The magnitude and speed of dose reduction in corticosteroid withdrawal should be determined on a case-by-case basis, taking into consideration the underlying condition that is being treated, and individual patient factors such as the likelihood of relapse and the duration of corticosteroid treatment. Gradual withdrawal of systemic corticosteroids should be considered in those whose disease is unlikely to relapse and have:
· received more than 40 mg prednisolone (or equivalent) daily for more than 1 week;
· been given repeat doses in the evening;
· received more than 3 weeks' treatment;
· recently received repeated courses (particularly if taken for longer than 3 weeks);
· taken a short course within 1 year of stopping long-term therapy;
· other possible causes of adrenal suppression.
Systemic corticosteroids may be stopped abruptly in those whose disease is unlikely to relapse and who have received treatment for 3 weeks or less and who are not included in the patient groups described above.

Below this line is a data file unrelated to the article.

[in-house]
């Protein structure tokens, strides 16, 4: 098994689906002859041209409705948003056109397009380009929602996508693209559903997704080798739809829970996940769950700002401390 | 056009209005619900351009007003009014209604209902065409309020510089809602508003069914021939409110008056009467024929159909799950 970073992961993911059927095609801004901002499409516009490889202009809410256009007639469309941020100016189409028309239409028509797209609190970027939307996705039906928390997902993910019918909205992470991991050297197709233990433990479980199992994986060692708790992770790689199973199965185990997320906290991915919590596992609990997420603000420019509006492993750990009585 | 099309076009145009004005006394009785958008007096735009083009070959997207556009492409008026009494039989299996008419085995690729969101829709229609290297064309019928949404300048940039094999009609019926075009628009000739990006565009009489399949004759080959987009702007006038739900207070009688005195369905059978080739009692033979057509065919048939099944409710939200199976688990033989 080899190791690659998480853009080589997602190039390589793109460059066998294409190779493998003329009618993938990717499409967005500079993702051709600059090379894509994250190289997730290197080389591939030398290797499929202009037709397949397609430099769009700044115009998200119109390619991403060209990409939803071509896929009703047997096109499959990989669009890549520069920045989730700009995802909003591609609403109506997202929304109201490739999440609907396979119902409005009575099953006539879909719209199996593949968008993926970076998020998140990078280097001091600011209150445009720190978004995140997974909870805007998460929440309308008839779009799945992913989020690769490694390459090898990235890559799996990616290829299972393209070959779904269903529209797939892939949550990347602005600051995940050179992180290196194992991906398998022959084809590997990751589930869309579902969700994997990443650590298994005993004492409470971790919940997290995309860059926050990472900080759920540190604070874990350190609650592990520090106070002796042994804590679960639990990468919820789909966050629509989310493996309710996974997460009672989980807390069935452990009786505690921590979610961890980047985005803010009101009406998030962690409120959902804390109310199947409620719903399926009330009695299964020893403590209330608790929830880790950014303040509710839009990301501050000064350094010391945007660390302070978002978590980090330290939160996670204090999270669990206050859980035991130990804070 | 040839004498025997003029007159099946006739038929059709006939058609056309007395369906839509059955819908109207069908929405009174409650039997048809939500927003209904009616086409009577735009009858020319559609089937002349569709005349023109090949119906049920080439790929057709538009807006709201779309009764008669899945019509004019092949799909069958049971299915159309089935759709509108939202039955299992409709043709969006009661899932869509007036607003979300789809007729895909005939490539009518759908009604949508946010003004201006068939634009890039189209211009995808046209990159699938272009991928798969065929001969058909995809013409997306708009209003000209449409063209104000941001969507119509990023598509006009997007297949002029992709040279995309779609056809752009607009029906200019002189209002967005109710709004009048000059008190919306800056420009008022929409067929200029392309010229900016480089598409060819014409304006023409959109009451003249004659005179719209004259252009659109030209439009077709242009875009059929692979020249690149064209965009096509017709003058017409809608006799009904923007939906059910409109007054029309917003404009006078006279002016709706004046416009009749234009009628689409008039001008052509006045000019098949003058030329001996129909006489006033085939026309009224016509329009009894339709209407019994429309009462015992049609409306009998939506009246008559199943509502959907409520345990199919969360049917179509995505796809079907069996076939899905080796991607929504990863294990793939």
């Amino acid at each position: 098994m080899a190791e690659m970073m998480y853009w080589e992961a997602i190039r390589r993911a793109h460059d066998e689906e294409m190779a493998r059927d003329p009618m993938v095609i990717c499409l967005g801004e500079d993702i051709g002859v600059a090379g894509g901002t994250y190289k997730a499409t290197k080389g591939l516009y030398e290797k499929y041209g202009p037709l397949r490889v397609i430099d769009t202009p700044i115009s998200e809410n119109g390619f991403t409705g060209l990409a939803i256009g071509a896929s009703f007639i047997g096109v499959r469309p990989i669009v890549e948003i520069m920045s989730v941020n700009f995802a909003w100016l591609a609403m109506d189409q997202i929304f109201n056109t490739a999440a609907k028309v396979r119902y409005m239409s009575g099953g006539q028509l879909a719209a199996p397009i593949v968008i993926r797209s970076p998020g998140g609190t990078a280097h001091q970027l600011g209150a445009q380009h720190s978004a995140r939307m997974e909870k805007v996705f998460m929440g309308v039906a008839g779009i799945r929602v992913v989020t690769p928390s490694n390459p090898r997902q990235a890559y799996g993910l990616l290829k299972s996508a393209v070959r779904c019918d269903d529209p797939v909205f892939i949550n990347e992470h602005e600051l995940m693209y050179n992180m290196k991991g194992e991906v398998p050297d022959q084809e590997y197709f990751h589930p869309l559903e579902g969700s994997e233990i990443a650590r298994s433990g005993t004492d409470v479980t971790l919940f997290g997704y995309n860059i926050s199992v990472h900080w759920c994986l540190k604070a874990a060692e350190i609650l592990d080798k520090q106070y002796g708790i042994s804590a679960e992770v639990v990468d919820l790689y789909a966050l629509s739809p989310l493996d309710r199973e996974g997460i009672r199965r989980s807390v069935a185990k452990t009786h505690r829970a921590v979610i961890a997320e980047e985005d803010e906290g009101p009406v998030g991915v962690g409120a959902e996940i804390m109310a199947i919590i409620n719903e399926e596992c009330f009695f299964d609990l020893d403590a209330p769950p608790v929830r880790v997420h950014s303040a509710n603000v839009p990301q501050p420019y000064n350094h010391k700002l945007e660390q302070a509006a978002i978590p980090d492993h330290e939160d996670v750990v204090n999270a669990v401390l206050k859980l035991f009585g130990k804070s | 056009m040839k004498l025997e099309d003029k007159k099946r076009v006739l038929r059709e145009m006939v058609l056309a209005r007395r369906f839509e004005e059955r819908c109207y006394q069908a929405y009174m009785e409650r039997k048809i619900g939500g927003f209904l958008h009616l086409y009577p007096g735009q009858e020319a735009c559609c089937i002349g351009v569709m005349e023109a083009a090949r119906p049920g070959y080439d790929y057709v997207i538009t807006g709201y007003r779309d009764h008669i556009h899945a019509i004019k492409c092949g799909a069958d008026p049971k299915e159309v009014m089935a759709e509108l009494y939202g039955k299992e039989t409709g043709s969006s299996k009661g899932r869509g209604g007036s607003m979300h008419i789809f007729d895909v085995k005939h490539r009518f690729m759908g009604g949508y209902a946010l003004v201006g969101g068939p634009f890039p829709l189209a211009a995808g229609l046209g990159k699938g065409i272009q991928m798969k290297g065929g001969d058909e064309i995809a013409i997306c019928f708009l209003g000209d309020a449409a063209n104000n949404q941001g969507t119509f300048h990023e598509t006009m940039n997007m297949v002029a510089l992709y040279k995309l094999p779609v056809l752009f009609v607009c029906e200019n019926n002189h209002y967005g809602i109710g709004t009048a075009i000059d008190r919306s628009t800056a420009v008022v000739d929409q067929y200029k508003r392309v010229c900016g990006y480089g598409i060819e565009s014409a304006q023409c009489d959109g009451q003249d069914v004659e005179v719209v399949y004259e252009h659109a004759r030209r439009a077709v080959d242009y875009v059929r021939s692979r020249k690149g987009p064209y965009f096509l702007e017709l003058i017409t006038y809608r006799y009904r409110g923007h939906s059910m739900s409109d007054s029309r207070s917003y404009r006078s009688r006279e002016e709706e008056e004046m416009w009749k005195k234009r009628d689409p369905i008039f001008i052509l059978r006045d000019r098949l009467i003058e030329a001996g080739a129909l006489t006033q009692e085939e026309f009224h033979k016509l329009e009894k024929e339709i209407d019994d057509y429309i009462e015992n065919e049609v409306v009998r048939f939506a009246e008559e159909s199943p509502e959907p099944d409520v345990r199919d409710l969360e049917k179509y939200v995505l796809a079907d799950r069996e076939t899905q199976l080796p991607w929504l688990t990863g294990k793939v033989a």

During corticosteroid withdrawal the dose may be reduced rapidly down to physiological doses (equivalent to prednisolone 7.5 mg daily) and then reduced more slowly. Assessment of the disease may be needed during withdrawal to ensure that relapse does not occur.[15]


Prednisone has no substantial biological effects until converted via hepatic metabolism to prednisolone.[16]


The pharmaceutical industry uses prednisone tablets for the calibration of dissolution testing equipment according to the United States Pharmacopeia (USP).